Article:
Mistakes are a common occurrence in life, and as much as we try to avoid making them, it’s inevitable that at some period we are going to be subject to these inconveniences. And no matter what skill level you are at in trading, you will always make a mistake here and there.
The impacts of this inconvenient truth can, however, be minimised. I’m not saying that after you read this you’re going to suddenly become a trading Einstein and be invincible against any possible undesirable scenarios in your trading day. As ideal as that may be, it’s just not a realistic expectation.
You will however, be more AWARE of these mistakes that can happen in your trading and when we are more aware of a possible situation, we can make well-informed, educated decisions that can prevent these mistakes, or significantly minimise the impacts of them.
1. Failure to Cut Your Losses
To be successful in trading, you need to be cut-throat. Utilise that right side of your brain and look at the facts of what is going on with your positions. Plain and simple, black and white FACTS. Because prices don’t lie, but our false sense of hope can most definitely obscure them into believing by some miracle that you’re the price will move in your favour, against all odds.
It’s basic human anatomy that we crave the satisfaction of being right, and thus it comes to no surprise that this trait is transferred directly across into the trading arena. However, by having this mindset, you will be hesitant to cut your losses when a trade goes against you, making you increasingly susceptible to bigger losses.
And the chaotic disaster that can result from this simply comes down to not wanting to admit that you are wrong, and the market is right, so you avoid this conflict by keeping your position open, and hoping for the best.
Sure, you may hit a rare stroke of luck and it may change in your favour, but eventually it will come crashing down, and your account will be severely impacted.
Trading is not about being right. It’s about being able to cut your losses whilst they’re small, and capitalise on opportunities to win big.
2. Could Have, Would Have, Should Have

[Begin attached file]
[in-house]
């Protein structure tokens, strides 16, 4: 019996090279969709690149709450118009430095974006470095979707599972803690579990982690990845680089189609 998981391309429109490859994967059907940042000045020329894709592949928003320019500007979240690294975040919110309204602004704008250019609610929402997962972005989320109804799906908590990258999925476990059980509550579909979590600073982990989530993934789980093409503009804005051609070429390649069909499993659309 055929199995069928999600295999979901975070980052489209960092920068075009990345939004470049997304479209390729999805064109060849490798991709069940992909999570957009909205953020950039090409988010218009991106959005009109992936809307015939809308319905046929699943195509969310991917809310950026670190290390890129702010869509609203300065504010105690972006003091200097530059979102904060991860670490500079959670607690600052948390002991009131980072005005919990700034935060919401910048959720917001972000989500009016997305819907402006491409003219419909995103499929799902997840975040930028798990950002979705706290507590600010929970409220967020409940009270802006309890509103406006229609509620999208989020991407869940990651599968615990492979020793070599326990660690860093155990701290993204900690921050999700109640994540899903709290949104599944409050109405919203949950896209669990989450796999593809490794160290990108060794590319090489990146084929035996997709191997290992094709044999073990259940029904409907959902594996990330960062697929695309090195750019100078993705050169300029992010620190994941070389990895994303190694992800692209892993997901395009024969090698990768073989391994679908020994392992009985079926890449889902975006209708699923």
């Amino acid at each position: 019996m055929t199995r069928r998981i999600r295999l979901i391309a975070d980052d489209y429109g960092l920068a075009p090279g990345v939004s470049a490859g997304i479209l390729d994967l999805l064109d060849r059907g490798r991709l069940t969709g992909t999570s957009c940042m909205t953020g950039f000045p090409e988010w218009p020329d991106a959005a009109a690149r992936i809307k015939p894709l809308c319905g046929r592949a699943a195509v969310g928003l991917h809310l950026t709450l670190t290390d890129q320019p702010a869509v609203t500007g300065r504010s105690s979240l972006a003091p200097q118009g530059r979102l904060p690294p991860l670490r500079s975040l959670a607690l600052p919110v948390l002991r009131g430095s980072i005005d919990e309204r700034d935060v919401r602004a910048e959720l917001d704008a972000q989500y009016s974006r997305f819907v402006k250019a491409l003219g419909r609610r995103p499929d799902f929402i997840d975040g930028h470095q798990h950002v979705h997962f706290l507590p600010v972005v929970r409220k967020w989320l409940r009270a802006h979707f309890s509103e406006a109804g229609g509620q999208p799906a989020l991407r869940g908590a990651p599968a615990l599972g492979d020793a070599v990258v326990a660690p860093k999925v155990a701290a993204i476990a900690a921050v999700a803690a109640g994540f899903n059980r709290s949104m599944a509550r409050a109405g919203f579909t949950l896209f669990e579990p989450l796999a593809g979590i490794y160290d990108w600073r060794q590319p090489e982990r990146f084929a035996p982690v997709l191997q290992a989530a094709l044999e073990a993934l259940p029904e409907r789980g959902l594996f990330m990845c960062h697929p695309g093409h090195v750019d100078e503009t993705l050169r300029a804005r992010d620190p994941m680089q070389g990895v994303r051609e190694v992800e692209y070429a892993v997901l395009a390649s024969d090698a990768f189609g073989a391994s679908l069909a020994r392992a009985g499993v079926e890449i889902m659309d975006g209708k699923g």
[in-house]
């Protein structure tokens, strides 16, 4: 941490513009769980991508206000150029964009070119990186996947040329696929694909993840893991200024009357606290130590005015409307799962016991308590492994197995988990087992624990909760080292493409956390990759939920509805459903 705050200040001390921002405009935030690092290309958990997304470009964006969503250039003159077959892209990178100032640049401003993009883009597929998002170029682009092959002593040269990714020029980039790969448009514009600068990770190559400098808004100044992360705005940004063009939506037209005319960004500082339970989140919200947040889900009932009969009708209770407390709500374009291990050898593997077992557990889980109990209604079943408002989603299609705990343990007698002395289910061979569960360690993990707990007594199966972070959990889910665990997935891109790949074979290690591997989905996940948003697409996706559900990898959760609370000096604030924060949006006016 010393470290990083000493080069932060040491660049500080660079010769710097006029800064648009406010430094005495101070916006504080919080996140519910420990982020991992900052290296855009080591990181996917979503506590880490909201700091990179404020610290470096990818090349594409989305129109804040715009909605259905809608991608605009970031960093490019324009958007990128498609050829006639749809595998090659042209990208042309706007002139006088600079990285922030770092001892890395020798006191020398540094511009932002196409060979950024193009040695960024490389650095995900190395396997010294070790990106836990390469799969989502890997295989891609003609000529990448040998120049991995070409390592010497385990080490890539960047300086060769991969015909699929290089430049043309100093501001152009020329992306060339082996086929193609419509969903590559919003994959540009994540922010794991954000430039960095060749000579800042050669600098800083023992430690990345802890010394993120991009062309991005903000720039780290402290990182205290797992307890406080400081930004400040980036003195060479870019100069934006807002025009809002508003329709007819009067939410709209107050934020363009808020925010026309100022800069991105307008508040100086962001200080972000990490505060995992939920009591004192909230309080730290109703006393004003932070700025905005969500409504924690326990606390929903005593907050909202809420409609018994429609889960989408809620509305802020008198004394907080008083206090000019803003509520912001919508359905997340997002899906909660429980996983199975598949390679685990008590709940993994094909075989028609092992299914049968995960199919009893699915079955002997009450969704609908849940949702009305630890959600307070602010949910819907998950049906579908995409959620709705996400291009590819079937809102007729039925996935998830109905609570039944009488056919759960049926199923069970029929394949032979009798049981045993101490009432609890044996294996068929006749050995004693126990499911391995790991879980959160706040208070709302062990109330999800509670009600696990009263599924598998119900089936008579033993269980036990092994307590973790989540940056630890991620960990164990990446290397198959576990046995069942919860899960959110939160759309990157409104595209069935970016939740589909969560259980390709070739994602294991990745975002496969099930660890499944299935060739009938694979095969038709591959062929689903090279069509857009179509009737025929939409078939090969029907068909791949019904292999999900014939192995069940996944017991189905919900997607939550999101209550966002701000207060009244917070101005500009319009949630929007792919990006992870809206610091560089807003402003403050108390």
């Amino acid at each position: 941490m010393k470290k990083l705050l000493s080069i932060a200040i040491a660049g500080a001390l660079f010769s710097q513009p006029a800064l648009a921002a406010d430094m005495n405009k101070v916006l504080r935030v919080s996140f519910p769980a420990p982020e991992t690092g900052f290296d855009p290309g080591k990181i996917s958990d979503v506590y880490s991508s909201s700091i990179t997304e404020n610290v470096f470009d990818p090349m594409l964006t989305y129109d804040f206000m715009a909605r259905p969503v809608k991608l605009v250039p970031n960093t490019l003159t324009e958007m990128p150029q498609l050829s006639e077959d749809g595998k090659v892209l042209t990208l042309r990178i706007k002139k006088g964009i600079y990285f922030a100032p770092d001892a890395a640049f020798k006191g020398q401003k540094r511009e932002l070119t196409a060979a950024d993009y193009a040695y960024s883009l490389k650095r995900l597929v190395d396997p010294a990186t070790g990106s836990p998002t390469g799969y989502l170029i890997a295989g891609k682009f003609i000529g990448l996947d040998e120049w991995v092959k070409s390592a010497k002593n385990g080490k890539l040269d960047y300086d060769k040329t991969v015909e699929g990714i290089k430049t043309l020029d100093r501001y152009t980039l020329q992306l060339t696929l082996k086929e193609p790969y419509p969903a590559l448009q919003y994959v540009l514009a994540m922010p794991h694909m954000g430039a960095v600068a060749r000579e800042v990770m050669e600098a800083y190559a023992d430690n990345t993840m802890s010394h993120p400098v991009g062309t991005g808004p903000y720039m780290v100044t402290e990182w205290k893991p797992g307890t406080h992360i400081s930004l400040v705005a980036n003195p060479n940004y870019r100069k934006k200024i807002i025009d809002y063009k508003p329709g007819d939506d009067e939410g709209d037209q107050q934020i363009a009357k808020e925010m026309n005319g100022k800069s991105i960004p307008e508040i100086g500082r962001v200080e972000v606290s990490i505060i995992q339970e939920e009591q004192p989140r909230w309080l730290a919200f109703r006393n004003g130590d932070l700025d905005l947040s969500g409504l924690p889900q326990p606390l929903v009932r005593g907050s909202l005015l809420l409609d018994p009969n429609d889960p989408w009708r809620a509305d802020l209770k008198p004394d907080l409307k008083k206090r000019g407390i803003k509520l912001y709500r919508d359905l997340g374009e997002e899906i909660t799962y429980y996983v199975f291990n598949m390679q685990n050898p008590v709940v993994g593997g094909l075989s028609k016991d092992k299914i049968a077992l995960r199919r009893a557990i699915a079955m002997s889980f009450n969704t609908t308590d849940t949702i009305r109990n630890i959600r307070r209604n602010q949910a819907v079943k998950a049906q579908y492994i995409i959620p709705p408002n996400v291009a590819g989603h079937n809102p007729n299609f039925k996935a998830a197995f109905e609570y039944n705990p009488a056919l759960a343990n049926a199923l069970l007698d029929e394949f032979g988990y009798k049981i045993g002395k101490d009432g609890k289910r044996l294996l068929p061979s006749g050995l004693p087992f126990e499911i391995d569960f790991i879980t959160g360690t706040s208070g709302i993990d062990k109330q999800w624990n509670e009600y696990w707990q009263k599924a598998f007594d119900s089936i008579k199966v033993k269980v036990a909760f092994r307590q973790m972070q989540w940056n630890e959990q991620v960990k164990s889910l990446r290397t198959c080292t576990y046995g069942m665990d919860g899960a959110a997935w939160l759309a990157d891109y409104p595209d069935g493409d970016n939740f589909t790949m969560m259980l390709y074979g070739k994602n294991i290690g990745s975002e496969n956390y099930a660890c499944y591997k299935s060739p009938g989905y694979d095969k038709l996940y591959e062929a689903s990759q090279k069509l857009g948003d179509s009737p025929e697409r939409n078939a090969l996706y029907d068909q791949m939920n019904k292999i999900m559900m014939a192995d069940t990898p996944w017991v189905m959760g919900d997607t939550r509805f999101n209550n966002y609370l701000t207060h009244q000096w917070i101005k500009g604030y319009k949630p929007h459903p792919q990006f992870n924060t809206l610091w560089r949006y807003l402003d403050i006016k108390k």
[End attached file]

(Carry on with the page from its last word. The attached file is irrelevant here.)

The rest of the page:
The expression “could have, would have, should have” is one you can commonly associate with traders. You’ll often hear “if only I did this”, “if only I did that” or “Why did I exit here?” and the list goes on.
Let’s say you’ve placed a trade and immediately it’s working your favour. You’re feeling good, you’re feeling confident, and you can practically smell the money going into your account.
However, the unforeseen occurs, and price starts reversing towards your entry point, and your stop loss is hit. But this emotional rollercoaster hasn’t ended hear, price is now beginning to rise again, but you’ve already been washed out. This is when the “could have, would have, should have” comes into play. “If only I had been more patient, I could have hit it big!”
We all think it. But what’s important to remember is that there is no possible way to predict what the market is going to do, and therefore entering and exiting at the exact right price is also not possible.
Don’t blame yourself for what was a good trade by feeling disappointed by something that could have been. Deal with reality, and remain positive.
3. Getting Off Balance When Trading
Having balance within your trading is one of the most important elements in your trading strategy, which should be outlined in detail in your trading plan (which you can learn to develop yourself here). This will essentially come down to your risk management and having a good balance between the risk your trades pose to your current account.
Having good risk management in your trading will ensure your sustainability and longevity in the market by keeping your losses small, and maximising potential returns.